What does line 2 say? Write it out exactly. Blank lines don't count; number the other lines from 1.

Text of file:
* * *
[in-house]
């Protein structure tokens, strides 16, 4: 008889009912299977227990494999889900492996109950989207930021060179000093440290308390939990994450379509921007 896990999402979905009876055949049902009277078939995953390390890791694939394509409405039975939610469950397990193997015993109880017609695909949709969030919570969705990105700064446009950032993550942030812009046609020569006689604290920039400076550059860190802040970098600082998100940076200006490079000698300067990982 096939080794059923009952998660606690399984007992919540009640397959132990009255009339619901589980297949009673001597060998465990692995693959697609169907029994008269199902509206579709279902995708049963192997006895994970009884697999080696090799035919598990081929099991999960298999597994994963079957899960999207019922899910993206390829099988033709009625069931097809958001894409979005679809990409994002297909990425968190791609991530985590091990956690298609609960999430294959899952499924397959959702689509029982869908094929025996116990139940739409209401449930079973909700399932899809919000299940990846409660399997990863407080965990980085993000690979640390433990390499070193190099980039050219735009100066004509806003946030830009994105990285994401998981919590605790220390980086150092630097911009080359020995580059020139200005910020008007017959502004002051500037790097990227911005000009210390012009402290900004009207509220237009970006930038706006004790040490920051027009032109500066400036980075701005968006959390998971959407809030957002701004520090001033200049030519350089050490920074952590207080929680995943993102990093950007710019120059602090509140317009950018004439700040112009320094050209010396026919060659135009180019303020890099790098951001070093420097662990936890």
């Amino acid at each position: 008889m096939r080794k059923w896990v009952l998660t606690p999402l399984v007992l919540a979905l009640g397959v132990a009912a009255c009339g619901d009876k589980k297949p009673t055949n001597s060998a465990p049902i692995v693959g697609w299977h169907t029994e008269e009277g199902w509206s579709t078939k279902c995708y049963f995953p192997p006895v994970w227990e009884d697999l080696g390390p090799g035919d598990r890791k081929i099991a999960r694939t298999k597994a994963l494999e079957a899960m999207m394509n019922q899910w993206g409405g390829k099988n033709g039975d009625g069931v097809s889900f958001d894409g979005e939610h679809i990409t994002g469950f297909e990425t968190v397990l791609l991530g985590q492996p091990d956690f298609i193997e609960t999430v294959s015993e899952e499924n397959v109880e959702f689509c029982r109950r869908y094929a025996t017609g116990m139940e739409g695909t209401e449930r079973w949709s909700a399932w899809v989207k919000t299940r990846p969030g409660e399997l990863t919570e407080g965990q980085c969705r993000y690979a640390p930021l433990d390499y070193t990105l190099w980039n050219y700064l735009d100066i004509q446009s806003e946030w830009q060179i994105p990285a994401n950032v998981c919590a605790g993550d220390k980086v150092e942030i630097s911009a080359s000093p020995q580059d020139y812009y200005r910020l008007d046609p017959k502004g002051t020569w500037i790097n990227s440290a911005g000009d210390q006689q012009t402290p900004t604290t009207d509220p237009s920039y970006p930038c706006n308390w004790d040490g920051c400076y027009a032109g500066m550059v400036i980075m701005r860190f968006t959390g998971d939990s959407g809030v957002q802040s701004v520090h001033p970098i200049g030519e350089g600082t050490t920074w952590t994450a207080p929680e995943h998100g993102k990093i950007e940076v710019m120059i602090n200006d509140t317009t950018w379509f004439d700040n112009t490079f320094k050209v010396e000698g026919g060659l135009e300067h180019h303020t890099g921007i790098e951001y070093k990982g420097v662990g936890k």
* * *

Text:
């Protein structure tokens, strides 16, 4: 008889009912299977227990494999889900492996109950989207930021060179000093440290308390939990994450379509921007 896990999402979905009876055949049902009277078939995953390390890791694939394509409405039975939610469950397990193997015993109880017609695909949709969030919570969705990105700064446009950032993550942030812009046609020569006689604290920039400076550059860190802040970098600082998100940076200006490079000698300067990982 096939080794059923009952998660606690399984007992919540009640397959132990009255009339619901589980297949009673001597060998465990692995693959697609169907029994008269199902509206579709279902995708049963192997006895994970009884697999080696090799035919598990081929099991999960298999597994994963079957899960999207019922899910993206390829099988033709009625069931097809958001894409979005679809990409994002297909990425968190791609991530985590091990956690298609609960999430294959899952499924397959959702689509029982869908094929025996116990139940739409209401449930079973909700399932899809919000299940990846409660399997990863407080965990980085993000690979640390433990390499070193190099980039050219735009100066004509806003946030830009994105990285994401998981919590605790220390980086150092630097911009080359020995580059020139200005910020008007017959502004002051500037790097990227911005000009210390012009402290900004009207509220237009970006930038706006004790040490920051027009032109500066400036980075701005968006959390998971959407809030957002701004520090001033200049030519350089050490920074952590207080929680995943993102990093950007710019120059602090509140317009950018004439700040112009320094050209010396026919060659135009180019303020890099790098951001070093420097662990936890």